It is not that narcissists are incapable of expressing what we would tend to classify as "extreme emotional reactions". To mourn and grieve, to feel rage or to smile, to "love" and "care". It is their lack of understanding these emotions that sets them apart. The normal person, when growing up, did not associate the positive so distinctly with the negative, and so unlike the normal person, positive emotions are in all intense and purpose negative ones. As such, when a narcissist experiences positive emotions, they are quick, fleeting, and often unrecognized by the narcissist themselves when expressed. Even forgotten. This rapid movement from one emotional extreme to another and the fact that they never occupy the emotional middle ground gives way to the need to plan their behavior vs expressing it.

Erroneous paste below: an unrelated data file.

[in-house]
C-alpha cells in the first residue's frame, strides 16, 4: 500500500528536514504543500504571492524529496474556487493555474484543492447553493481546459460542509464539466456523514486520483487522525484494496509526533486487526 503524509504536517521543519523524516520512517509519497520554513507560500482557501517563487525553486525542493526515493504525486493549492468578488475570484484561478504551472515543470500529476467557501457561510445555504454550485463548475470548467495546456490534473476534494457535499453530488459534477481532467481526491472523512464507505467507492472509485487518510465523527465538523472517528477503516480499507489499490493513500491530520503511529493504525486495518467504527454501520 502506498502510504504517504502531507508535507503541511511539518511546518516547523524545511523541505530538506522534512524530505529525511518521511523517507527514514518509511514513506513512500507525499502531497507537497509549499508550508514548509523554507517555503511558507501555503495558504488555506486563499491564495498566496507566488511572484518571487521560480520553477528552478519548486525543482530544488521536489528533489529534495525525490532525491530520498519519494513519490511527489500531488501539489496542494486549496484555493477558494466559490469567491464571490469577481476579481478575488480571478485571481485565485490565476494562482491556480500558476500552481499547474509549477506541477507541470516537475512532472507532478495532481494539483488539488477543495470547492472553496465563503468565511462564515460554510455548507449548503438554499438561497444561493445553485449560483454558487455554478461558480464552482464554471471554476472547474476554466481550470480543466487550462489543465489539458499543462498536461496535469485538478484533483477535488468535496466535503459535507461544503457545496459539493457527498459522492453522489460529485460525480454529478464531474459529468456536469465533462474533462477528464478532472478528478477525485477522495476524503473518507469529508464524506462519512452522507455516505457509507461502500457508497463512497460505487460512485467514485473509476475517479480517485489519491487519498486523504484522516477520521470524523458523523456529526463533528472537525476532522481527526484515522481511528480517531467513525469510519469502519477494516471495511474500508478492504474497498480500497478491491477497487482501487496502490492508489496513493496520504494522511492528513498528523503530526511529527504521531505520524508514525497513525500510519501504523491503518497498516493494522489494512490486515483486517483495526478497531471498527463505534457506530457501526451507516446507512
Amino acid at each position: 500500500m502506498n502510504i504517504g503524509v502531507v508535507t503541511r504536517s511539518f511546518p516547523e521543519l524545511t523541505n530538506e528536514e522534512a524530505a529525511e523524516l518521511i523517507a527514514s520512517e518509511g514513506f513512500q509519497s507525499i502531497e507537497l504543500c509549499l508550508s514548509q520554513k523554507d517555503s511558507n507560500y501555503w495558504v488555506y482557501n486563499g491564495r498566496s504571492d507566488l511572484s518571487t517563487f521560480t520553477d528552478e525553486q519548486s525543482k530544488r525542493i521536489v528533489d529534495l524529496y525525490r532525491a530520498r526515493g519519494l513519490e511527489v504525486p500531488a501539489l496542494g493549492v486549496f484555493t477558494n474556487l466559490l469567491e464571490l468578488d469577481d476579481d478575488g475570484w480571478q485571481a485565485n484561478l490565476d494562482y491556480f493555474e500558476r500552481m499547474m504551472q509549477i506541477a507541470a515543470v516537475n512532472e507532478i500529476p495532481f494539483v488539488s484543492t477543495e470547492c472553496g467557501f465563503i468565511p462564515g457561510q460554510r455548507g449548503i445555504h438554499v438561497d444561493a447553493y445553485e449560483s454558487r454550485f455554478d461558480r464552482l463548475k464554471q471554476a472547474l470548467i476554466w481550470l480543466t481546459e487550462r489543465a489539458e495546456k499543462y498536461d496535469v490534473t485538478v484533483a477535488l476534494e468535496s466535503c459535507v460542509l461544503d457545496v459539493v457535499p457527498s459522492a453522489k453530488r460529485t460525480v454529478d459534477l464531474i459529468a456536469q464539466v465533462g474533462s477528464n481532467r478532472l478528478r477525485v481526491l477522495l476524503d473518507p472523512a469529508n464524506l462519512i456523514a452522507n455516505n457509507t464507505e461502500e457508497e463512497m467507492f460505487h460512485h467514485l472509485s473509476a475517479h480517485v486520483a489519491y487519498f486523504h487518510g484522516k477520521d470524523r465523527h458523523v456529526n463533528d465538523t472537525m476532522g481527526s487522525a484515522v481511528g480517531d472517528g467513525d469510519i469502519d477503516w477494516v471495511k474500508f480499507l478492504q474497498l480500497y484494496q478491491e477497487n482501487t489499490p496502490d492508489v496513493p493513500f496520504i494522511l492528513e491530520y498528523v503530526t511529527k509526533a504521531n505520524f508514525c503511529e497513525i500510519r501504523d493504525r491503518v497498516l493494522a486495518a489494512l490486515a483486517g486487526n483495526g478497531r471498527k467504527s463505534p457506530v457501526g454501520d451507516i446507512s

The narcissist is especially "emotional" when weaned off his drug of Narcissistic Supply, often becoming dark, angry, and very often destructive to others. This is, in now way indicating that the narcissist is breaking away from being a narcissist. This behavior can not be altered or eliminated, only reduced in it's breath and range of effect on others. They learn to accept the lack of Narcissistic Supply and eventually develop their own constant and stable supply. Gained through personal activities that offer them reward for their actions. A modern example of this personal fulfillment and supply is gained through such activities for example as Video Games and Computer based activities. Activities that permit for emotional depth and his self-conviction so immense, that they mostly succeed to delude their environment, giving them a constant fix. But a narcissistic crisis (losing a Source of Narcissistic Supply, obtaining an alternative one, moving from one Narcissistic Pathological Space to another) – must never be confused with the real thing, which is - the narcissist never experiences: emotions.